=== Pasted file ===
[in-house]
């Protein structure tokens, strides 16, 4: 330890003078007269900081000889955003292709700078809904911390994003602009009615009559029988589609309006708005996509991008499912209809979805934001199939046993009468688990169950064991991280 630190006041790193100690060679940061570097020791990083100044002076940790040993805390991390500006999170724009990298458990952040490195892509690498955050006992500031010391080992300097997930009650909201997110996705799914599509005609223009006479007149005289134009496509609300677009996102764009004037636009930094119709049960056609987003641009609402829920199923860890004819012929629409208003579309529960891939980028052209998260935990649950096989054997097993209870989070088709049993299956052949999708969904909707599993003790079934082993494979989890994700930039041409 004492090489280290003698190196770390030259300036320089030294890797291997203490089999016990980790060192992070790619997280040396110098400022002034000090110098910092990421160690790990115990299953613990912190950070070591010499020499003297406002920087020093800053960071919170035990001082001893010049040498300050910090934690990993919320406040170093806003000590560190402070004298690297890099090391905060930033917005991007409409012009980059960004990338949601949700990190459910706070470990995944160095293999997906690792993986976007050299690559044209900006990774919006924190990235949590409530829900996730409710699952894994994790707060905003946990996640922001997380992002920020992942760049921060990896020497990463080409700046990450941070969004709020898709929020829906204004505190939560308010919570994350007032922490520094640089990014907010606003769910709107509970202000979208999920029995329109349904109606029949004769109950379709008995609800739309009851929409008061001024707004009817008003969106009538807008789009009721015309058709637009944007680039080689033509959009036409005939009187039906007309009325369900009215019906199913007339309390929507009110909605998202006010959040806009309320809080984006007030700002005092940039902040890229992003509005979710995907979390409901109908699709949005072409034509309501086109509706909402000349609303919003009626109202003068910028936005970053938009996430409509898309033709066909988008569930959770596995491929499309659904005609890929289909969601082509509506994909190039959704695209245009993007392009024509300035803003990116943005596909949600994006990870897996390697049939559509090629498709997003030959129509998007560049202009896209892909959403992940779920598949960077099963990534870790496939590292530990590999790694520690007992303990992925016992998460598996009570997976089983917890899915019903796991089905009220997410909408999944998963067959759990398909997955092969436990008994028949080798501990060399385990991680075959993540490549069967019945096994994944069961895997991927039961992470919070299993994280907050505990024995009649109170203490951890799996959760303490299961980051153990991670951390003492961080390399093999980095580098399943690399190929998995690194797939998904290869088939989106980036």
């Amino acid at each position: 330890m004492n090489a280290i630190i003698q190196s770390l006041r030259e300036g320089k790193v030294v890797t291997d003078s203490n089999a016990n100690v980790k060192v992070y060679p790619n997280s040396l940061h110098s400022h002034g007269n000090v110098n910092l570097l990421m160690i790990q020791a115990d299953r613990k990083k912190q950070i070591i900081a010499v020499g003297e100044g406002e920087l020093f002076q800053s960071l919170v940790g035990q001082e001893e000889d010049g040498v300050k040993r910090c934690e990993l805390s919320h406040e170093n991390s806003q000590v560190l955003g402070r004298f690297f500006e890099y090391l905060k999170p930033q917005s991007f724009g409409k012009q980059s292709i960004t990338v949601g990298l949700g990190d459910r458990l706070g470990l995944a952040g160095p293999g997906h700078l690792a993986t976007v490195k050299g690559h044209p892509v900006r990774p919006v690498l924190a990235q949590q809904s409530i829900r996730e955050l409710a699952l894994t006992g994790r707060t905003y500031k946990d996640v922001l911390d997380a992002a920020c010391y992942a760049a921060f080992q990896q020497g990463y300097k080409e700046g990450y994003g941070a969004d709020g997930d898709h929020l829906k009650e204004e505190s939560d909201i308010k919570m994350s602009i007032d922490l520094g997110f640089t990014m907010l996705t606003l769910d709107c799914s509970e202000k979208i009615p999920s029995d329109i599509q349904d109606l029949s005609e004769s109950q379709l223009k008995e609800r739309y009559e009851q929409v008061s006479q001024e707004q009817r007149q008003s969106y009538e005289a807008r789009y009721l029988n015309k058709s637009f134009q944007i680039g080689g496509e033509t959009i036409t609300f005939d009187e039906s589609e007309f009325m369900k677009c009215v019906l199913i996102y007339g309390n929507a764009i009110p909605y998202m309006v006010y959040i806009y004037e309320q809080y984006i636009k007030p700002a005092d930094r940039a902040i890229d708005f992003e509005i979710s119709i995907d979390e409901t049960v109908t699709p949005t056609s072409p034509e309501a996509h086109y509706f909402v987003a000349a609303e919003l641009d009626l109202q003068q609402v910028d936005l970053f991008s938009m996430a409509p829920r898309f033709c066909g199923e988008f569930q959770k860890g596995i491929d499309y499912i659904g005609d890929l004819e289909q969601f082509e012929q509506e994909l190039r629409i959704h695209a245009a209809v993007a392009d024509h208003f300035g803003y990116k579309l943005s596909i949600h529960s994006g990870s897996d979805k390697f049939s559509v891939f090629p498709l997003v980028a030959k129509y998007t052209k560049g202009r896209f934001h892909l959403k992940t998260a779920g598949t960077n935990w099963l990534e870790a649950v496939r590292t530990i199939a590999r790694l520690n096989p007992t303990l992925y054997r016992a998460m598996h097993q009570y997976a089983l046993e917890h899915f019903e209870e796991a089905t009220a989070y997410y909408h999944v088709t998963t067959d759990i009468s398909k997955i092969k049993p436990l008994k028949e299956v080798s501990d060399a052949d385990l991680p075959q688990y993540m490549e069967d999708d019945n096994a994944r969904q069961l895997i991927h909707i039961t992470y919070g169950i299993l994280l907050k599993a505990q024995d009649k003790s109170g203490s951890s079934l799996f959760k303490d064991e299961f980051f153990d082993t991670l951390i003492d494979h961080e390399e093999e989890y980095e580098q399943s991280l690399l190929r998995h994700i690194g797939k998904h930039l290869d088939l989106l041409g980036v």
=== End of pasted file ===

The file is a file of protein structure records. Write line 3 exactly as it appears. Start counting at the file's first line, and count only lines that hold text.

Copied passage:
């Amino acid at each position: 330890m004492n090489a280290i630190i003698q190196s770390l006041r030259e300036g320089k790193v030294v890797t291997d003078s203490n089999a016990n100690v980790k060192v992070y060679p790619n997280s040396l940061h110098s400022h002034g007269n000090v110098n910092l570097l990421m160690i790990q020791a115990d299953r613990k990083k912190q950070i070591i900081a010499v020499g003297e100044g406002e920087l020093f002076q800053s960071l919170v940790g035990q001082e001893e000889d010049g040498v300050k040993r910090c934690e990993l805390s919320h406040e170093n991390s806003q000590v560190l955003g402070r004298f690297f500006e890099y090391l905060k999170p930033q917005s991007f724009g409409k012009q980059s292709i960004t990338v949601g990298l949700g990190d459910r458990l706070g470990l995944a952040g160095p293999g997906h700078l690792a993986t976007v490195k050299g690559h044209p892509v900006r990774p919006v690498l924190a990235q949590q809904s409530i829900r996730e955050l409710a699952l894994t006992g994790r707060t905003y500031k946990d996640v922001l911390d997380a992002a920020c010391y992942a760049a921060f080992q990896q020497g990463y300097k080409e700046g990450y994003g941070a969004d709020g997930d898709h929020l829906k009650e204004e505190s939560d909201i308010k919570m994350s602009i007032d922490l520094g997110f640089t990014m907010l996705t606003l769910d709107c799914s509970e202000k979208i009615p999920s029995d329109i599509q349904d109606l029949s005609e004769s109950q379709l223009k008995e609800r739309y009559e009851q929409v008061s006479q001024e707004q009817r007149q008003s969106y009538e005289a807008r789009y009721l029988n015309k058709s637009f134009q944007i680039g080689g496509e033509t959009i036409t609300f005939d009187e039906s589609e007309f009325m369900k677009c009215v019906l199913i996102y007339g309390n929507a764009i009110p909605y998202m309006v006010y959040i806009y004037e309320q809080y984006i636009k007030p700002a005092d930094r940039a902040i890229d708005f992003e509005i979710s119709i995907d979390e409901t049960v109908t699709p949005t056609s072409p034509e309501a996509h086109y509706f909402v987003a000349a609303e919003l641009d009626l109202q003068q609402v910028d936005l970053f991008s938009m996430a409509p829920r898309f033709c066909g199923e988008f569930q959770k860890g596995i491929d499309y499912i659904g005609d890929l004819e289909q969601f082509e012929q509506e994909l190039r629409i959704h695209a245009a209809v993007a392009d024509h208003f300035g803003y990116k579309l943005s596909i949600h529960s994006g990870s897996d979805k390697f049939s559509v891939f090629p498709l997003v980028a030959k129509y998007t052209k560049g202009r896209f934001h892909l959403k992940t998260a779920g598949t960077n935990w099963l990534e870790a649950v496939r590292t530990i199939a590999r790694l520690n096989p007992t303990l992925y054997r016992a998460m598996h097993q009570y997976a089983l046993e917890h899915f019903e209870e796991a089905t009220a989070y997410y909408h999944v088709t998963t067959d759990i009468s398909k997955i092969k049993p436990l008994k028949e299956v080798s501990d060399a052949d385990l991680p075959q688990y993540m490549e069967d999708d019945n096994a994944r969904q069961l895997i991927h909707i039961t992470y919070g169950i299993l994280l907050k599993a505990q024995d009649k003790s109170g203490s951890s079934l799996f959760k303490d064991e299961f980051f153990d082993t991670l951390i003492d494979h961080e390399e093999e989890y980095e580098q399943s991280l690399l190929r998995h994700i690194g797939k998904h930039l290869d088939l989106l041409g980036v």